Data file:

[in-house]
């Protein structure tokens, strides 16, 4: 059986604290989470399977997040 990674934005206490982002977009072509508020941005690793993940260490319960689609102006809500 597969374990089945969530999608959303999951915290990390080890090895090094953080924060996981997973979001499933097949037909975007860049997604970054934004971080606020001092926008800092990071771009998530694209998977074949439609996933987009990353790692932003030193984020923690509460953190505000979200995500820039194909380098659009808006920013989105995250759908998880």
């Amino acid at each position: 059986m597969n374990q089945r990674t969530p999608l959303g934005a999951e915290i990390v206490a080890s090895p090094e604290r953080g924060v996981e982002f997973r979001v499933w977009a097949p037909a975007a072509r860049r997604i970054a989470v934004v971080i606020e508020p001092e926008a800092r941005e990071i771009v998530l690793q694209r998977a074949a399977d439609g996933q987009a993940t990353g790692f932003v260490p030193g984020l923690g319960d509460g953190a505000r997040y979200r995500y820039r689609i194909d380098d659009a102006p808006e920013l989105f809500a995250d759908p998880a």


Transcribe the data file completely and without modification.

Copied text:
[in-house]
């Protein structure tokens, strides 16, 4: 059986604290989470399977997040 990674934005206490982002977009072509508020941005690793993940260490319960689609102006809500 597969374990089945969530999608959303999951915290990390080890090895090094953080924060996981997973979001499933097949037909975007860049997604970054934004971080606020001092926008800092990071771009998530694209998977074949439609996933987009990353790692932003030193984020923690509460953190505000979200995500820039194909380098659009808006920013989105995250759908998880």
């Amino acid at each position: 059986m597969n374990q089945r990674t969530p999608l959303g934005a999951e915290i990390v206490a080890s090895p090094e604290r953080g924060v996981e982002f997973r979001v499933w977009a097949p037909a975007a072509r860049r997604i970054a989470v934004v971080i606020e508020p001092e926008a800092r941005e990071i771009v998530l690793q694209r998977a074949a399977d439609g996933q987009a993940t990353g790692f932003v260490p030193g984020l923690g319960d509460g953190a505000r997040y979200r995500y820039r689609i194909d380098d659009a102006p808006e920013l989105f809500a995250d759908p998880a």